It is recommended that you check if your animal is regulated by CDC and USDA before traveling. Then, confirm any additional requirements with your airline and local officials at your final destination.

    Best places to get a new pet

    Many great animal shelters and rescues in the United States can pair you with your ideal pet. But before you consider bringing your new friend home, be sure that you can afford the cost to care for the pet, including vet visits, food, and other necessities, and ensure that you are allowed to own a pet if you rent your living space. 

    Pet stores and some breeders have many cute pets. However, you may run the risk of not being aware of your new pet’s health issues before bringing them home. Alternatives to pet stores and breeders can ensure your new pet is healthy, give you details and resources about any potential health concerns, and provide vaccinations and care until they are ready to go home with you. Examples include:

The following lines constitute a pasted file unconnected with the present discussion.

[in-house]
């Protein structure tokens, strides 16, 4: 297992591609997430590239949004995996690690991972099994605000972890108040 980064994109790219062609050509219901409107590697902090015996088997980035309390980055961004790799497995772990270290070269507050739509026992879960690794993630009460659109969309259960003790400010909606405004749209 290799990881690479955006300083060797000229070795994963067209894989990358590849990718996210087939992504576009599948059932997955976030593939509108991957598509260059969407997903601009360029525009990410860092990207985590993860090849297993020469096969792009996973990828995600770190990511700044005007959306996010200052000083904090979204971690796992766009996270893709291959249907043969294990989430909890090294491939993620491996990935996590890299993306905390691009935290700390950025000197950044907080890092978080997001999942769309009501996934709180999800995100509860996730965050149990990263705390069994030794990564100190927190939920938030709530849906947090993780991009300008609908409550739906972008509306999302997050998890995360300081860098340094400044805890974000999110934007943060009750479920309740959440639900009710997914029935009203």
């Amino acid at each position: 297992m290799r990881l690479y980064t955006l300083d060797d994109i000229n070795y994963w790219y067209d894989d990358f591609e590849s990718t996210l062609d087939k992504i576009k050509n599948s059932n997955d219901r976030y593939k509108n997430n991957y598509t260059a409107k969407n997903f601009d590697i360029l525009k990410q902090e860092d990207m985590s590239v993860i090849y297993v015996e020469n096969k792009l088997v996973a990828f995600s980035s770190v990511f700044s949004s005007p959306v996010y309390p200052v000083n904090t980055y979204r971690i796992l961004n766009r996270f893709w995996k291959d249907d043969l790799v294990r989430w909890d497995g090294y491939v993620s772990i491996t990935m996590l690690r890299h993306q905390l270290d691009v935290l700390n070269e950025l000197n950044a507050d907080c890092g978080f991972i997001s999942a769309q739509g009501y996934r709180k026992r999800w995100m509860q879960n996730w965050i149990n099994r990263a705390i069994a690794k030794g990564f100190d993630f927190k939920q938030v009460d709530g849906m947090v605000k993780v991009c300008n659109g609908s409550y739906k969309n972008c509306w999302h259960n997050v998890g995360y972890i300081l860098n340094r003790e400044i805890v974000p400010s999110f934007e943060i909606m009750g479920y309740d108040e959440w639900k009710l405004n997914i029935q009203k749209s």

• The Humane society 
    • Local animal rescues 
    • Local animal shelters
    • The American Society for the Prevention of Cruelty to Animals (ASPCA)
    • – Petfinder is an online, searchable database of animals who need homes. It is also a directory of nearly 11,000 animal shelters and adoption organizations across the U.S., Canada, and Mexico.

    In our hometown of Oklahoma City, there are several great resources for adopting your new pet:

    Oklahoma Humane Society

    The Oklahoma Humane Society works in close partnership with Oklahoma City Animal Welfare (OKC Animal Shelter) and other local shelters to place healthy, adoptable pets into good homes. 

    All pets are microchipped, spayed, or neutered, treated with all age-appropriate vaccinations and flea, tick, and heartworm preventative before being cleared for adoption. 

    Bella SPCA

    Bella SPCA is a non-profit 501(c)(3) organization based in Oklahoma City created to assist low-income, elderly, or terminally ill pet owners with the cost of veterinary care they might not be able to afford. The organization also helps to re-home stray or abandoned animals. 

    Bella SPCA uses a foster-based system, so the pet you adopt has lived with a family and is learning socialization and basic training. All dogs and cats up for adoption are spayed/neutered, given age-appropriate vaccines, microchipped, heartworm tested, and go to their new homes with 30 days of pet insurance provided by 24 PetWatch. 

    Tiny Paws Kitten Rescue